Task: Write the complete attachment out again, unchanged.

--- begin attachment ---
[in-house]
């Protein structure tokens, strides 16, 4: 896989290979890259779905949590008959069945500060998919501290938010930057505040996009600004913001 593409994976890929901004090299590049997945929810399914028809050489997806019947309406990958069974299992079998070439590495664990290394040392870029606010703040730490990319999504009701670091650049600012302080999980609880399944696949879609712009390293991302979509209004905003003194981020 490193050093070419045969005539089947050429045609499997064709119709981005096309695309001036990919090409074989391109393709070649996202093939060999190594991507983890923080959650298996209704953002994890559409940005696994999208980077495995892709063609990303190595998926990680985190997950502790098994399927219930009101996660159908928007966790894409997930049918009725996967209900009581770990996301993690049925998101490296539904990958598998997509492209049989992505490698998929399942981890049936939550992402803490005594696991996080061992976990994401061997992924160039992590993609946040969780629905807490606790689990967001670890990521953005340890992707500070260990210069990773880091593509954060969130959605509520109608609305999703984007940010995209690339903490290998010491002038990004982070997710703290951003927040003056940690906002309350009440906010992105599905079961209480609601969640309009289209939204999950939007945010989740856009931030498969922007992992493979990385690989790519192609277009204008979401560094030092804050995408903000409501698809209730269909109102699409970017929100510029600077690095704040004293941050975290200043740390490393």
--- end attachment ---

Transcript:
[in-house]
């Protein structure tokens, strides 16, 4: 896989290979890259779905949590008959069945500060998919501290938010930057505040996009600004913001 593409994976890929901004090299590049997945929810399914028809050489997806019947309406990958069974299992079998070439590495664990290394040392870029606010703040730490990319999504009701670091650049600012302080999980609880399944696949879609712009390293991302979509209004905003003194981020 490193050093070419045969005539089947050429045609499997064709119709981005096309695309001036990919090409074989391109393709070649996202093939060999190594991507983890923080959650298996209704953002994890559409940005696994999208980077495995892709063609990303190595998926990680985190997950502790098994399927219930009101996660159908928007966790894409997930049918009725996967209900009581770990996301993690049925998101490296539904990958598998997509492209049989992505490698998929399942981890049936939550992402803490005594696991996080061992976990994401061997992924160039992590993609946040969780629905807490606790689990967001670890990521953005340890992707500070260990210069990773880091593509954060969130959605509520109608609305999703984007940010995209690339903490290998010491002038990004982070997710703290951003927040003056940690906002309350009440906010992105599905079961209480609601969640309009289209939204999950939007945010989740856009931030498969922007992992493979990385690989790519192609277009204008979401560094030092804050995408903000409501698809209730269909109102699409970017929100510029600077690095704040004293941050975290200043740390490393």